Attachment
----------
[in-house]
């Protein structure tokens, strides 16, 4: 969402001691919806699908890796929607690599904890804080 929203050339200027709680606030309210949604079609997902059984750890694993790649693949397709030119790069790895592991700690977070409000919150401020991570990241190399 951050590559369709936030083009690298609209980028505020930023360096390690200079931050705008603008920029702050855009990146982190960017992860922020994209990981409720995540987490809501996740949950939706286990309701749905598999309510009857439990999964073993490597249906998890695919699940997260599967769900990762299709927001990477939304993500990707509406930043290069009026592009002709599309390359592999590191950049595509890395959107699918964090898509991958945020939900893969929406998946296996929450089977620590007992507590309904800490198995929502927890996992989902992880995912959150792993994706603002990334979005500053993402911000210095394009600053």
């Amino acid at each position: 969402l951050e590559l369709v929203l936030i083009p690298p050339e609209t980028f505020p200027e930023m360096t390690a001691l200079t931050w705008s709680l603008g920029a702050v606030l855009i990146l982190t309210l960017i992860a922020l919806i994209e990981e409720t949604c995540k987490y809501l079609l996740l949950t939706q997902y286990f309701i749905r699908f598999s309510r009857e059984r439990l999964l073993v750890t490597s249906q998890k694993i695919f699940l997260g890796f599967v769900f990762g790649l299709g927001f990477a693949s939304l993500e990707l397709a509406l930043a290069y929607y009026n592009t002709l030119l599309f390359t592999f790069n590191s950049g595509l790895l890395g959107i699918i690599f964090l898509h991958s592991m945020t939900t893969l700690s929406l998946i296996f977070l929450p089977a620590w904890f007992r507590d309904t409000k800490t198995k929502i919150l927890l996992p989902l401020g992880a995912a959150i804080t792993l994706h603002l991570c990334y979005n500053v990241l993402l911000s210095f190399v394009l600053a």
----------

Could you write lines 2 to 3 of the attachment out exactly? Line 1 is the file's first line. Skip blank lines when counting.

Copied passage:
């Protein structure tokens, strides 16, 4: 969402001691919806699908890796929607690599904890804080 929203050339200027709680606030309210949604079609997902059984750890694993790649693949397709030119790069790895592991700690977070409000919150401020991570990241190399 951050590559369709936030083009690298609209980028505020930023360096390690200079931050705008603008920029702050855009990146982190960017992860922020994209990981409720995540987490809501996740949950939706286990309701749905598999309510009857439990999964073993490597249906998890695919699940997260599967769900990762299709927001990477939304993500990707509406930043290069009026592009002709599309390359592999590191950049595509890395959107699918964090898509991958945020939900893969929406998946296996929450089977620590007992507590309904800490198995929502927890996992989902992880995912959150792993994706603002990334979005500053993402911000210095394009600053």
């Amino acid at each position: 969402l951050e590559l369709v929203l936030i083009p690298p050339e609209t980028f505020p200027e930023m360096t390690a001691l200079t931050w705008s709680l603008g920029a702050v606030l855009i990146l982190t309210l960017i992860a922020l919806i994209e990981e409720t949604c995540k987490y809501l079609l996740l949950t939706q997902y286990f309701i749905r699908f598999s309510r009857e059984r439990l999964l073993v750890t490597s249906q998890k694993i695919f699940l997260g890796f599967v769900f990762g790649l299709g927001f990477a693949s939304l993500e990707l397709a509406l930043a290069y929607y009026n592009t002709l030119l599309f390359t592999f790069n590191s950049g595509l790895l890395g959107i699918i690599f964090l898509h991958s592991m945020t939900t893969l700690s929406l998946i296996f977070l929450p089977a620590w904890f007992r507590d309904t409000k800490t198995k929502i919150l927890l996992p989902l401020g992880a995912a959150i804080t792993l994706h603002l991570c990334y979005n500053v990241l993402l911000s210095f190399v394009l600053a």